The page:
During her tell-all interview with Oprah Winfrey, Meghan Markle revealed that the onslaught of negativity from countless British tabloids, as well as the palace’s reluctance to step up and protect her family, took a major toll on her mental health. Understandably, this led to the decision to exit the royal family with Harry—and though it was clearly mutual, the media was quick to pin all the blame on Markle, assuming she intentionally planned this exit to cause drama within the royal family. And if you think that’s absurd, just compare how the media has treated her to how they treat her white sister-in-law, Kate Middleton. In 2018, Markle was criticized for wearing dark nail polish (yes, nail polish), even though Middleton has been seen in public with darker nails on multiple occasions. And in 2019, The Express published an article suggesting that Markle is the reason behind Harry’s balding and weight loss (FYI, no such theory has been raised about Middleton and William).

These are just a few examples, and it’s worth mentioning that misogynoir also negatively impacts young Black girls. For instance, since they are often seen as less innocent and more mature than their white counterparts, it’s assumed that they don’t need as much protection.

OK, what can I do to help combat misogynoir?

We can all take steps to confront misogynoir. Here’s where to start:

1. Educate yourself about misogynoir and learn how to recognize it

Knowing what it means is a great first step, but learning how to recognize when it’s happening is also important. As a simple rule, if you notice that a Black woman is being treated in a way that you can’t imagine someone of another race or gender being treated, then that’s a sure sign it’s misogynoir.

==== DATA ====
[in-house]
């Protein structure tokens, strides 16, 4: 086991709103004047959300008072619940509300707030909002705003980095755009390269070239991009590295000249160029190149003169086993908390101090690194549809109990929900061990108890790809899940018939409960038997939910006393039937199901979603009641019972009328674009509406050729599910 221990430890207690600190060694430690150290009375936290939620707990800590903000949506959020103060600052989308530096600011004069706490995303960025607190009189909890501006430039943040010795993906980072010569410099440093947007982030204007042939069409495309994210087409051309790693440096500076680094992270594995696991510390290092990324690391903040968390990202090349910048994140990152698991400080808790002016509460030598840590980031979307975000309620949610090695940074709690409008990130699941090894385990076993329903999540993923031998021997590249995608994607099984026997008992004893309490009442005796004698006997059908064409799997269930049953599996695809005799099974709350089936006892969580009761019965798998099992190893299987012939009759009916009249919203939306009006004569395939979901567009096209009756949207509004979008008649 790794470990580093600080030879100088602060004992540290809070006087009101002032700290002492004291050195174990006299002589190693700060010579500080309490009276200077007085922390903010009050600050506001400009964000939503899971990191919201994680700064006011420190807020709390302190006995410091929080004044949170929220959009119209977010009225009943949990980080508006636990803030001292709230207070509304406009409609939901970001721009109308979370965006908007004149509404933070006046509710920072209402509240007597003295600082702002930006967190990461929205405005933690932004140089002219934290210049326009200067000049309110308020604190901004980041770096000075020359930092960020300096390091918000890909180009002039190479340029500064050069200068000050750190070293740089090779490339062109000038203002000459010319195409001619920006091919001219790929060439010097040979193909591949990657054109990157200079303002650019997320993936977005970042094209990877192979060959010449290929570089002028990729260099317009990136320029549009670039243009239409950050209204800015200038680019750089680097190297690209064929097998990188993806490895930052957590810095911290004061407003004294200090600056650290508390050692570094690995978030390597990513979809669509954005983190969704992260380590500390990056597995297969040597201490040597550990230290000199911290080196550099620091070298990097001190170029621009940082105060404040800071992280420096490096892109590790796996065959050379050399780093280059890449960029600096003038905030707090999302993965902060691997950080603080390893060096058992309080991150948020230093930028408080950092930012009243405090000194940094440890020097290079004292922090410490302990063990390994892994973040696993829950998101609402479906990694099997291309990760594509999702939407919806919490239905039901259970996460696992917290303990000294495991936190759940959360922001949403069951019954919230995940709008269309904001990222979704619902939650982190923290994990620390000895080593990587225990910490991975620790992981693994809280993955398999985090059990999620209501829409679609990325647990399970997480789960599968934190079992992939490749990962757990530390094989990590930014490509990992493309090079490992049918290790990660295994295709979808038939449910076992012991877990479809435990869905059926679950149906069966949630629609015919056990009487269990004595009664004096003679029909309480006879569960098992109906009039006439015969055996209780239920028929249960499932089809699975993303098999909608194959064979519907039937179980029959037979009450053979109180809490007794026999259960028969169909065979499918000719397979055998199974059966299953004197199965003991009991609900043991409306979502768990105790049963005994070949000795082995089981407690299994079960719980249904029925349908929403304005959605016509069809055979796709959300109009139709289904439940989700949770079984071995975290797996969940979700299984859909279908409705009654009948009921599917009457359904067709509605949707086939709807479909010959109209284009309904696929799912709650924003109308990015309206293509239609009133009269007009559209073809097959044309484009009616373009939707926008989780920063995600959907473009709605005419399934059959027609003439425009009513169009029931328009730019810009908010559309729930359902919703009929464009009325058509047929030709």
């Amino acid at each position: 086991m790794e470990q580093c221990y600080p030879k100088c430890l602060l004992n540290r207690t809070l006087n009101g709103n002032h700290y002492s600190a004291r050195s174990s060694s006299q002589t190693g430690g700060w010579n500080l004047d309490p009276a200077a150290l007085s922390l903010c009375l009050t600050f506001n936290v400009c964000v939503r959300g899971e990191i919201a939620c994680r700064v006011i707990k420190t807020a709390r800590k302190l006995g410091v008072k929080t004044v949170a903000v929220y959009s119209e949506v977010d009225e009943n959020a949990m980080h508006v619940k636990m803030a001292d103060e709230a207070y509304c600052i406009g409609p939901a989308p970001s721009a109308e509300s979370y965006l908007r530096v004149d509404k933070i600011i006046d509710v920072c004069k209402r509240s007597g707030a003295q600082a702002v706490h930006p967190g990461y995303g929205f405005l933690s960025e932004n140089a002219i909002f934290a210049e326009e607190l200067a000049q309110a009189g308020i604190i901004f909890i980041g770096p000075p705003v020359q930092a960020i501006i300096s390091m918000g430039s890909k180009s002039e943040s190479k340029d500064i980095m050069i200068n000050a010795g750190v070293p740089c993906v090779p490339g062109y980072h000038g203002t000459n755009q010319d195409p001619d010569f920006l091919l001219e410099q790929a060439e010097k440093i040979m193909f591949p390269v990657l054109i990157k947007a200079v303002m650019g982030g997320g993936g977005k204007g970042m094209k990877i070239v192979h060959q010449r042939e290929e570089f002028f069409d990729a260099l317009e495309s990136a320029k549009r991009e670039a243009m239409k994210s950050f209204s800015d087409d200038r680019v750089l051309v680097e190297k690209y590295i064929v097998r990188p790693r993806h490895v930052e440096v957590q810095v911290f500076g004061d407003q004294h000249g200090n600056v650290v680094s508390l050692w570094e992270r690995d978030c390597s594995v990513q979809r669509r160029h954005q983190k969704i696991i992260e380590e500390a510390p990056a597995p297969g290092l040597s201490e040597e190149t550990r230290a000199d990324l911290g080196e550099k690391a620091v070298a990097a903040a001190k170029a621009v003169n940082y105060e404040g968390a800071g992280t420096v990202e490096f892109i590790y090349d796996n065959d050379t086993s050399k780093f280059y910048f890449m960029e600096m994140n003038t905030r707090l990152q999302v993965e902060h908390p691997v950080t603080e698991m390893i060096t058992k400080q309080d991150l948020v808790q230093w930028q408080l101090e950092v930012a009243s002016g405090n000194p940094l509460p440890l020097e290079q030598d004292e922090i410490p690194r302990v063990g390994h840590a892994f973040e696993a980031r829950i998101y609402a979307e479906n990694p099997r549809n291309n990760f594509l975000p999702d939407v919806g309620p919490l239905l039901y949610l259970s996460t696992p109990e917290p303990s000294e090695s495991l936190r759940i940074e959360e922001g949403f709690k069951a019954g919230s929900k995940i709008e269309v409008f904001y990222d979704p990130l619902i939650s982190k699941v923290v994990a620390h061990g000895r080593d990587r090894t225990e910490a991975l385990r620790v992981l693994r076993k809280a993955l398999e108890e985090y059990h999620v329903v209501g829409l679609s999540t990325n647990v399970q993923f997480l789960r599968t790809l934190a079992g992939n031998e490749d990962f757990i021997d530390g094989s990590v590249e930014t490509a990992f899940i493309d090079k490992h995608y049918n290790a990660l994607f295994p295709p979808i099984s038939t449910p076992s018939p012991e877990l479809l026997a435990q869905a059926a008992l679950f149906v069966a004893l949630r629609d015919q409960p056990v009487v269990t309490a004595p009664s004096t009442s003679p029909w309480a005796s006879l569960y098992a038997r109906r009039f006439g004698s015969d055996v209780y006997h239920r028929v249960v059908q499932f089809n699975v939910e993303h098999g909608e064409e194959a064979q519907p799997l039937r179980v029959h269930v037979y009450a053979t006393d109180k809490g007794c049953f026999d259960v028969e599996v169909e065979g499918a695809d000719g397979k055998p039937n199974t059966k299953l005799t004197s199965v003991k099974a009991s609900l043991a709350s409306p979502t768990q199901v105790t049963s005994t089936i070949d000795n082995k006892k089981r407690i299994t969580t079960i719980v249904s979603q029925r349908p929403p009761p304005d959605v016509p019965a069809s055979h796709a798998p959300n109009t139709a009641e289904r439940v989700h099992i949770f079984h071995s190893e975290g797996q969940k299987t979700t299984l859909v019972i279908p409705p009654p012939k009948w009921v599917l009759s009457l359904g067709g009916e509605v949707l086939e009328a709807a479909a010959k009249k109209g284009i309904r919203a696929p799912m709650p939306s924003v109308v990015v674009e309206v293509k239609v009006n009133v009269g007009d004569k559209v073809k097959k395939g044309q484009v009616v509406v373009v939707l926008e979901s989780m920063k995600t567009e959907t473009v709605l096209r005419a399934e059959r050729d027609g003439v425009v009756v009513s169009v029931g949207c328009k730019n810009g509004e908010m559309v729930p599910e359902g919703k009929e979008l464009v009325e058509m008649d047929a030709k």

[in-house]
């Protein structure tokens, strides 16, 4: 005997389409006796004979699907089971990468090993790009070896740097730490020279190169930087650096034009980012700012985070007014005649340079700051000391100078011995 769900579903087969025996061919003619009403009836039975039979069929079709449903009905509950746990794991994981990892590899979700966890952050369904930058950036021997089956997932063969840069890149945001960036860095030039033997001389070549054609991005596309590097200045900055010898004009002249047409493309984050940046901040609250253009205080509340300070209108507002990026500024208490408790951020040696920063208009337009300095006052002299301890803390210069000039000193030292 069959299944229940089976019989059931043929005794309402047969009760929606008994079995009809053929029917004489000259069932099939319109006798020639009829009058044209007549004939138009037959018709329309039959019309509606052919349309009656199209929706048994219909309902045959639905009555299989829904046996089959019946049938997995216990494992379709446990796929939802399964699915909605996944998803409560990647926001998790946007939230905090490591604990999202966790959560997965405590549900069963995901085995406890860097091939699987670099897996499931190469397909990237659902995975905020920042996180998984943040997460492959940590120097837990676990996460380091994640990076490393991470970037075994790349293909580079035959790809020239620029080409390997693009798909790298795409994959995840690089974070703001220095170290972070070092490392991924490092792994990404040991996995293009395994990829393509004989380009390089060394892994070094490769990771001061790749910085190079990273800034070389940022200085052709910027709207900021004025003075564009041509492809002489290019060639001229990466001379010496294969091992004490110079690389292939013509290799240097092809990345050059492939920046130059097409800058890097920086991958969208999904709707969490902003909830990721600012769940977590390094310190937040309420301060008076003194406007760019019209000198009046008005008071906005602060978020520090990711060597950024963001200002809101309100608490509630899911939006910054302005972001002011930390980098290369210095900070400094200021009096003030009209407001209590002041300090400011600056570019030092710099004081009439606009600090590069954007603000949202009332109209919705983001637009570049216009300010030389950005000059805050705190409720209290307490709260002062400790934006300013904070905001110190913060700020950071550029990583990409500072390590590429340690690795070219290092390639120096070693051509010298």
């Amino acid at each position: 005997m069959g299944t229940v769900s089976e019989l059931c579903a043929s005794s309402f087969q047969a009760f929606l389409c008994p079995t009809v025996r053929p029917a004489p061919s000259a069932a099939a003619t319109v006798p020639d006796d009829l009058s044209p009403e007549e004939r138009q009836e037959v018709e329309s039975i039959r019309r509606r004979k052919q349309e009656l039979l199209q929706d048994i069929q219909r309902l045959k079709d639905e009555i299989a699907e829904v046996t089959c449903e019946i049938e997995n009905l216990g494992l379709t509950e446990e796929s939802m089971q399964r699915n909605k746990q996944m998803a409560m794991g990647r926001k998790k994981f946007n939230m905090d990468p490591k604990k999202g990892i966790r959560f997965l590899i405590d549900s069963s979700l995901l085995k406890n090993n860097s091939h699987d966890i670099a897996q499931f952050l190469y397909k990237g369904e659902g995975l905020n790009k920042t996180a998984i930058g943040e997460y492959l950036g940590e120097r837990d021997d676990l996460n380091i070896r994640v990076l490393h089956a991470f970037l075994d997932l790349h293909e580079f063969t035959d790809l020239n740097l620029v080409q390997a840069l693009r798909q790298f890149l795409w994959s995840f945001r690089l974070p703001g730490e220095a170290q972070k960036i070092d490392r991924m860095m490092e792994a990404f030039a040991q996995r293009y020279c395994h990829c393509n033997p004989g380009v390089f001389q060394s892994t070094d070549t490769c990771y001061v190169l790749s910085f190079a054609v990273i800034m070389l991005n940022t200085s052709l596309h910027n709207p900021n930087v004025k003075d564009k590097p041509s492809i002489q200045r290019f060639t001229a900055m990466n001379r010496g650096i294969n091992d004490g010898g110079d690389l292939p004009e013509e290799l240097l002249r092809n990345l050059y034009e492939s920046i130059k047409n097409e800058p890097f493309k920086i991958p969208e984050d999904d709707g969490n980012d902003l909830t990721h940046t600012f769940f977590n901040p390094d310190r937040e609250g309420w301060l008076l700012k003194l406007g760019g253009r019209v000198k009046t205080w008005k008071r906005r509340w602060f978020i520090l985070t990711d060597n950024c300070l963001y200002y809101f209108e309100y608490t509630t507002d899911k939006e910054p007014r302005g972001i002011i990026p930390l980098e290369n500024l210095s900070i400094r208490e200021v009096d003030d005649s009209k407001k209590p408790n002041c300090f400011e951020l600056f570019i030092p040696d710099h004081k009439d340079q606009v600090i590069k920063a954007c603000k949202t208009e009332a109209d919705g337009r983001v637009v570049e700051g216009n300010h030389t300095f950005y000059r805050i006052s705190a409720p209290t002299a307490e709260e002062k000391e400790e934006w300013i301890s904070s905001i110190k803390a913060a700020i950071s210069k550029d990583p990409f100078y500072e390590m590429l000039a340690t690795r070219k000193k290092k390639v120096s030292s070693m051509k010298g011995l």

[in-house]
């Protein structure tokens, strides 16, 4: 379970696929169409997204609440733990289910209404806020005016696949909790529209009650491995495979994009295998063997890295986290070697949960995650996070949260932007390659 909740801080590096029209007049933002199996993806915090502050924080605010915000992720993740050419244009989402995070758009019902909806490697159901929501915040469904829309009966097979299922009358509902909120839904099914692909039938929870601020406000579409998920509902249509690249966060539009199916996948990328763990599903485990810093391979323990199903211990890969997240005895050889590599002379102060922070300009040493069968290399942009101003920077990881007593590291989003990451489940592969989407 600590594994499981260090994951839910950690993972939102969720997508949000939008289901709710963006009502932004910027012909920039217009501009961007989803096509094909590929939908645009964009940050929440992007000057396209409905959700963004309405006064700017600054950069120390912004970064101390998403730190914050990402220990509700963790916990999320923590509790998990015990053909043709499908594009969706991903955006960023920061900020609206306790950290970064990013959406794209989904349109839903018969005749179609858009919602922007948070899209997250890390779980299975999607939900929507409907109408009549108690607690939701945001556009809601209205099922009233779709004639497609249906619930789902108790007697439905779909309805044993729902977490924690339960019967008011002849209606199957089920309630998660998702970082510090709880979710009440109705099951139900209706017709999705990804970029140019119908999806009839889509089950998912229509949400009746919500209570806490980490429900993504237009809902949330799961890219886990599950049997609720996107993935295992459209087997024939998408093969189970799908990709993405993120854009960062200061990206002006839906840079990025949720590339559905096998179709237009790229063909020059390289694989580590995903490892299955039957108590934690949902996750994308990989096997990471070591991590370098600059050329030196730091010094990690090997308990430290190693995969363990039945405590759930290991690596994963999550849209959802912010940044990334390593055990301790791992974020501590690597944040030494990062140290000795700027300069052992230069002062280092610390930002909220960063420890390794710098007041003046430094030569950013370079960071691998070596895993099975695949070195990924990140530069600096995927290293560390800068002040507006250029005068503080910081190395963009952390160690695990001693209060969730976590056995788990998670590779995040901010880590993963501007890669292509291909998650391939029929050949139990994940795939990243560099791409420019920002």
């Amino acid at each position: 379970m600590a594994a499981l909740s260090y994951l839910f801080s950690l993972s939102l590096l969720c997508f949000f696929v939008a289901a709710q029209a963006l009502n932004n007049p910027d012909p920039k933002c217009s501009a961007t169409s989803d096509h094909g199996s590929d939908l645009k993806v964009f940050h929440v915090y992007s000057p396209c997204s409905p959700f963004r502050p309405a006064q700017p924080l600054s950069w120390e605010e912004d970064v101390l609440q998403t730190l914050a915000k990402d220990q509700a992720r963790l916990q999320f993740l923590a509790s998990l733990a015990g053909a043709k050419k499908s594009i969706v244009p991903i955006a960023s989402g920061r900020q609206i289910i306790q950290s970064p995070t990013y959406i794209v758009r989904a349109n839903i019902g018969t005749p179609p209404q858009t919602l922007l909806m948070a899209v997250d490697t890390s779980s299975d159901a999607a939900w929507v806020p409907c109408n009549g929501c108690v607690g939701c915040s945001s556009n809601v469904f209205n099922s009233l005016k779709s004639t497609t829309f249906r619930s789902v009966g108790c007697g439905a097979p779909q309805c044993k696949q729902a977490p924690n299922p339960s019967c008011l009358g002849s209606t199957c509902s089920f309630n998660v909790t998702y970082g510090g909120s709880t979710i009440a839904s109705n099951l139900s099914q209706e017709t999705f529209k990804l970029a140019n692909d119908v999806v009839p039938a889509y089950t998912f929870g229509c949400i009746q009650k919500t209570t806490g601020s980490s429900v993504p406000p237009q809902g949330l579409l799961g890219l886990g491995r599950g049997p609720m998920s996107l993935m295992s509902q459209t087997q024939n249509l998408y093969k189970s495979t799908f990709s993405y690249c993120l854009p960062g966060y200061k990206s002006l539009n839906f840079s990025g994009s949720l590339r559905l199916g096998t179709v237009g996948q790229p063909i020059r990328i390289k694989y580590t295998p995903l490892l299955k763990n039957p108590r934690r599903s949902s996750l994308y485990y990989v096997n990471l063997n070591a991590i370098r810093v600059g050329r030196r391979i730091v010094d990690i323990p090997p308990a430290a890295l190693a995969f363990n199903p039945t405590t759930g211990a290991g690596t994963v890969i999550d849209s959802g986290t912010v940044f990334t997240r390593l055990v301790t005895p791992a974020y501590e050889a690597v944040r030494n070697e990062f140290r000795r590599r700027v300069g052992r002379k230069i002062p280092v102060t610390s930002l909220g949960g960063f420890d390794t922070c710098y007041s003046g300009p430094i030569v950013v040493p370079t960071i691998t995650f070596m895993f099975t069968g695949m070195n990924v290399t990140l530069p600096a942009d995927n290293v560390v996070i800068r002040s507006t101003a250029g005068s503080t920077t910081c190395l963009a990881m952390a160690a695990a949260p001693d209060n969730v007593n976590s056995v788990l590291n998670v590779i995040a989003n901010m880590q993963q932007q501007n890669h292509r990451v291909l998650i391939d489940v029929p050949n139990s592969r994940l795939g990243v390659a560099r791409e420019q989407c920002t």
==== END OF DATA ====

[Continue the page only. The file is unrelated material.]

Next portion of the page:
2. Defend Black women when you see it happening

We can’t emphasize this one enough—especially if you're in a privileged position. Don’t be afraid to speak up and offer your support to Black women who are being targeted.

3. Question what you're consuming

Negative biases toward Black women are often shaped through reality shows, movies, music videos and more. It helps to keep in mind that these visual representations aren’t always accurate.

4. Hold your friends (and yourself) accountable

Do some soul searching. Have you been supporting or upholding any misogynoir ideas without realizing it? Does this apply to anyone in your circle?

5. Use your platform to spread awareness

Since misogynoir is still a pretty new term, there are a lot of people who aren’t familiar with it or its damaging effects. Use your platform to educate others.

RELATED: What Is Intersectional Feminism (and How Is It Different from Regular Feminism)?